Sunday, May 09, 2010

Get back, get back, get back to where you never were.

Holly contemplates the dual-income household:
The problem here is that I didn't make some big feminist choice to go to work; no one gave me the chance to be a housewife. I've never dated a guy who could afford to support me at home. (Actually Benny was pretty loaded, but he didn't even want to be seen with me, there's no way he'd've gone for marriage.) If I have kids I'm 90% certain I'll "have it all," not because I'm some superfeminist but because it's that or raising them in a studio apartment eating ramen. I don't think most people these days are rich enough to support an entire family on one income.
Of course to be fair, a lot of what are considered "necessities" these days were either luxuries or props in sci-fi movies back in the days of Ward and June.

38 comments:

William said...

When I was a resident, there were several two-income couples in the hospital. Usually, the wife's income goes for to pay for the child care.

Now, I can see keeping up with your profession, and not WANTING to stay at home, but the "I can't afford to stay home" wears thin.

Anonymous said...

Could we just cut taxes . . . please?

Shootin' Buddy

alath said...

My wife cut her hours way back when our kids were born. She still does one 12-hour hospital day per week to keep her skills current and have a "grown up day," but she doesn't plan to ratchet her work hours back up until the kids are out of the house. This was her decision - I support it now, but it wasn't my idea.

We could probably have a bigger house, newer furniture, and more prestigious cars if she worked full time, but what's that really worth? We will probably be the last family in America with a CRT in our living room, but there's nothing on worth watching anyhow. We dropped our cable 7 years ago and never did bother to get a converter box. We garden, read, ride our bikes a lot, and you just don't need much money to live the lifestyle we're living.

I see a lot of people with 2.0 income families driving themselves nuts, basically to pay interest on luxury crap they don't have enough time to enjoy any more. We're living cheap on 1.2 incomes, and I'd still consider trading off less work time and less money for more family time.

Crustyrusty said...

I somehow manage to support, indirectly and directly, 7 kids, a wife, and a leech ex-wife who not only can't get off her fat ass and work, but who also ends up loaning money to her loser boyfriend, and then complains that she's broke.

It can be done.

I am anxiously awaiting my reward in Heaven, cause I damn sure don't have any cash here on Earth.

TJP said...

A lot of what is considered in determining pay equality is based on thoroughly debunked economic theories that consider only the cost of labor as the meaningful contributor to pricing. Every price is determined (and I hate to use that word, because it implies a single authoritative source, which leads dingbat social engineers to believe that there's a "solution" by substituting their own authority) by a complex relationship of every type of input imaginable--including irrational considerations such as personality, aesthetics and even a touch of xenophoiba--but bound at the lower end by the worth of an individual worker's time, and at the upper end by the buyer's willingness (or ability) to pay. And the inputs are always changing, either in weighting or type, so attempting to enforce something unnatural like fixed pricing eventually fails.

So your boss may be a chauvinistic fuck face, but having been the boss myself, the more likely reason for the numbers on your paycheck is his need to be a cheapskate--the justification generally comes after the fact. In this sort of environment, characteristic male aggressiveness gets attention, and this is advantageous when it garners the boss's attention.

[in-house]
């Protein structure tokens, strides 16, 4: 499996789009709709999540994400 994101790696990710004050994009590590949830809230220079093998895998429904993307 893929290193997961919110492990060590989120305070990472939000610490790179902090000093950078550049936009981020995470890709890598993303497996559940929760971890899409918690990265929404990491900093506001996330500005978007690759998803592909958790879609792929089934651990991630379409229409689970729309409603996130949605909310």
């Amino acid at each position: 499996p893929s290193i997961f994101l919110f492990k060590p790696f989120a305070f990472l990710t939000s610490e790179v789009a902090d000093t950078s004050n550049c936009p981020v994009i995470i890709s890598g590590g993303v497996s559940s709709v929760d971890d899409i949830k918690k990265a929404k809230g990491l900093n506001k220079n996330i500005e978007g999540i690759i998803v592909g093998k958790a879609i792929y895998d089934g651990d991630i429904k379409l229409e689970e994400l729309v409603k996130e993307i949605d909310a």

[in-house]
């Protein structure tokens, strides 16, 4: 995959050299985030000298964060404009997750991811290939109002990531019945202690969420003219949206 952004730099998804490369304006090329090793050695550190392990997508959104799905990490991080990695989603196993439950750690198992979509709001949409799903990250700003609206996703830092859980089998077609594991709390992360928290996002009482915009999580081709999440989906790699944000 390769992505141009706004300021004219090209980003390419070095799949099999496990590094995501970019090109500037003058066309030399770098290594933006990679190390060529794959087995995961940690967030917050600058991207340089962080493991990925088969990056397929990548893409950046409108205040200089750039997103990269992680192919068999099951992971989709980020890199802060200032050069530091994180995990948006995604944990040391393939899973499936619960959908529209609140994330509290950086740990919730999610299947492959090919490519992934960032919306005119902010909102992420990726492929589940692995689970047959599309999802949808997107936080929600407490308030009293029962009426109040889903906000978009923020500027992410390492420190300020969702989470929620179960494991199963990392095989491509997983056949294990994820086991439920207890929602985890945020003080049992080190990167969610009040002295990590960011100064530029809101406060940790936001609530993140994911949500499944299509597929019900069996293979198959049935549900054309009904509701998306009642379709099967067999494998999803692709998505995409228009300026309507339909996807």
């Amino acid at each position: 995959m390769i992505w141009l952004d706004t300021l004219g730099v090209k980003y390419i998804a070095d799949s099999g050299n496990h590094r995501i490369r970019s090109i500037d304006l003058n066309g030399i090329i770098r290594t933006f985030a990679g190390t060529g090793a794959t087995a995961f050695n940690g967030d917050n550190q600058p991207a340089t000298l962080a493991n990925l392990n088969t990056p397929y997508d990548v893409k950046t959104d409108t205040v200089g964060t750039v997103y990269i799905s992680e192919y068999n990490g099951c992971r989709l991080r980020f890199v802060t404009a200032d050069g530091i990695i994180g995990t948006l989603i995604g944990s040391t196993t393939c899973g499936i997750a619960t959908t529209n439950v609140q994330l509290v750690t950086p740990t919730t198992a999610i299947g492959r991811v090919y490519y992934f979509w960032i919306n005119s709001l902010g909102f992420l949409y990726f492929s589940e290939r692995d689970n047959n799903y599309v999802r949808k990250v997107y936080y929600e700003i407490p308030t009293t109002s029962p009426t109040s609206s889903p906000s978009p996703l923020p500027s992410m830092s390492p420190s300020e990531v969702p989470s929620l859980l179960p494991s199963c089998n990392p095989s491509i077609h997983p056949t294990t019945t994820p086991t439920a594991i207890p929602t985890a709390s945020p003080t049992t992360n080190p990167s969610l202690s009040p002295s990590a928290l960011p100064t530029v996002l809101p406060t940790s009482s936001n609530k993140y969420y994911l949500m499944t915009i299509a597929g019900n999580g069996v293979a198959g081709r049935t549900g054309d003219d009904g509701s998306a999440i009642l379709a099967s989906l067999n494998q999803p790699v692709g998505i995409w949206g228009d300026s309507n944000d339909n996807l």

LOL @ Shootin' Buddy

This part: "...and [bound] at the upper end by the buyer's willingness (or ability) to pay."

Revenues fell by half in the great state of California. Why, taxes are just cutting themselves!

Tam said...

"Could we just cut taxes . . . please?"

Hahahahahahaha!

No, seriously, tell us another one. :)

Anonymous said...

O.K., can we abolish the capital gains tax too?

Shootin' Buddy

Außenseiter said...

There is a whole profession of people whose role is to make people buy shit they don't need. So, I can understand why people may feel they need stuff they really don't.

Take just nonsense like diamond wedding rings. De Beers company took the long view and effectively created the market for these rings.

http://www.gemnation.com/base?processor=getPage&pageName=forever_diamonds_1

Coca Cola couldn't make people buy more soda back in the 1970's, so they created a market for bottled water. (that usually isn't much better than what is in the tap)

Keep in mind that real incomes, in the US, have been falling since early 1980's, I believe. Credit has been cheaper, though.

(funny fact.. there were times when one could buy an airliner for 60,000 $)

Tam said...

Außenseiter,

"There is a whole profession of people whose role is to make people buy shit they don't need. So, I can understand why people may feel they need stuff they really don't...."

I especially hate the way DeBeers and Coke hold guns to people's heads and make them buy their stuff.

Why, there oughtta be a law!



(Personally, I would be a little embarrassed if a guy spent a butt load of money to give me a shiny rock. It would mostly tell me that he didn't know me very well.)

Brian Dunbar said...

I don't think most people these days are rich enough to support an entire family on one income.

I don't feel especially rich. But we're doing it: wife, three kids at home (two more out of the nest), dogs, nice house and so on.

- You can't live in a big city. DFW, LA, San Francisco .. they're right out.

- You do have to be fiscally responsible: turn your pennies into dollars, save for a rainy day. Save for a rainy day plus the flood.

- You'll have to scrimp and save. Learn how to fix your own car. Or make friends who will do it for a six-pack and friendship. Buy used everything as the default.

- The breadwinner can't just f*ck off and decide he wants to trek in Nepal or gaze into his belly-button for a few years.

- You'll be living in a smaller town than you might want. The cost of living is better. Get used to it.